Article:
The British Ministry of Defense announced that the UK would send more MLRS rockets and precision-guided rockets with a range of 80 km to Ukraine.
“The UK will be delivering additional Multiple Launch Rocket Systems (MLRS) to Ukraine as part of a long-term commitment to help the country defend itself against Russian military action,” the British Ministry of Defense said in a statement On August 11, the specific number has not been announced.
“The UK will also supply a substantial number of M31A1 precision-guided rockets that can hit targets up to 80 km away, helping Ukraine to continue to defend itself against Russian heavy artillery,” the statement read.
The British Ministry of Defense also said that among other weapons being transferred to Ukraine, more than 20 combinations of 155 mm self-propelled artillery, 105 mm artillery and ammunition, and more than 50,000 rounds of artillery shells from the Soviet era of Ukraine and at least 1,600 anti-tank weapons.
Britain and other NATO countries have trained up to 10,000 Ukrainian troops in ground combat skills. Ukrainian soldiers have been trained to operate MLRS rockets in the UK.
The British Ministry of Defense’s announcement came after Secretary of State Wallace held a conference attended by NATO member countries on the northern flank.
The participating countries discussed long-term military support to Ukraine, including training, equipment, and funding.
On the same day, Danish Prime Minister Mette Frederiksen announced that the country would provide Ukraine with $ 113.7 million, including “weapons, equipment, and training.”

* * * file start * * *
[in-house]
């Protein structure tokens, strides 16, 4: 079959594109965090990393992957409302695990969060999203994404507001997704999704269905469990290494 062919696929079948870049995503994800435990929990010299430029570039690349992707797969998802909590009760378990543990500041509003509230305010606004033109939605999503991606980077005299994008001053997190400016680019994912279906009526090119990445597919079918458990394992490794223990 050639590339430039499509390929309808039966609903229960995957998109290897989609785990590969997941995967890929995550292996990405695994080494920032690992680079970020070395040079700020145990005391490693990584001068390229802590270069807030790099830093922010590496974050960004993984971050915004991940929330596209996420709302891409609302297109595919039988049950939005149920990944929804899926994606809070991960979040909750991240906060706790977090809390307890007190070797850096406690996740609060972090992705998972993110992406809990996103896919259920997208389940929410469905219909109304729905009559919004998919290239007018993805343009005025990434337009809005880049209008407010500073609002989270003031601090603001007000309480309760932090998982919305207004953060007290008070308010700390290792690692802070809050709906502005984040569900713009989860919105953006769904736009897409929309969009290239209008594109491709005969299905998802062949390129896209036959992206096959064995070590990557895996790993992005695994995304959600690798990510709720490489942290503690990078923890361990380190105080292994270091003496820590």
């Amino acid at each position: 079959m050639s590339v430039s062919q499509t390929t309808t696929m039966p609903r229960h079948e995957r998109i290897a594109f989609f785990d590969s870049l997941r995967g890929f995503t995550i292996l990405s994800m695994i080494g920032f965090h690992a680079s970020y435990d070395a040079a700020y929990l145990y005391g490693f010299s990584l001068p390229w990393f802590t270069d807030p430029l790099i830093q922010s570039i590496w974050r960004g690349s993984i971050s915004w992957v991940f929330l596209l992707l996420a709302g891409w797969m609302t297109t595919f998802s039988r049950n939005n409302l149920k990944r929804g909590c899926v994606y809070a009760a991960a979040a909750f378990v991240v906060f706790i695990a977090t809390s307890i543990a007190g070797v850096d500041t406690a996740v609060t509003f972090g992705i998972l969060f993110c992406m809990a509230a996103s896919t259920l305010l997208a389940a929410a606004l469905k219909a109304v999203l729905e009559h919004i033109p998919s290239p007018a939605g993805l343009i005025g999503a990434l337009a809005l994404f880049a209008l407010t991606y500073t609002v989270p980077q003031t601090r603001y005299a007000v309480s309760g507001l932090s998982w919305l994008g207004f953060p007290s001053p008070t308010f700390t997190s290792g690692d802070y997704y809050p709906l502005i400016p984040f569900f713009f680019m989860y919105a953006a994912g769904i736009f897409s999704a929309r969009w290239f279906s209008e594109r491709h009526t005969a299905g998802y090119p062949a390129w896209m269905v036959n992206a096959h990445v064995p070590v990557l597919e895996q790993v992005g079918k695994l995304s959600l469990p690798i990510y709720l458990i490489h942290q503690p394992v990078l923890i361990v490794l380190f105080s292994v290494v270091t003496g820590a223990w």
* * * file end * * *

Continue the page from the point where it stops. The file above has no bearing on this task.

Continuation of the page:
German Chancellor Olaf Scholz also vowed to continue supplying arms to Ukraine, insisting they “break their traditions and supply weapons to a war zone.”
The MLRS M270 rocket launcher was developed by the US, UK, France, Italy, and West Germany in the late 1970s.
Each launcher has two removable storage compartments containing six standard rocket rounds or a guided missile. The M270 can hit targets at a distance of 32-80 km when using rockets and up to 500 km when using missiles.
The M270A1 variant with enhanced armor was first tested in June 2015 after being upgraded. The M270 has a similar range to HIMARS, with twice as much ammunition but slightly less maneuverability.
The Ukrainian military has received several M270 complexes from the UK, but the number is unknown. Ukraine also received MARS II rocket artillery from Germany.
This is a European version of the M270A1 with a fire control system that disables the ability to launch rockets carrying cluster bombs.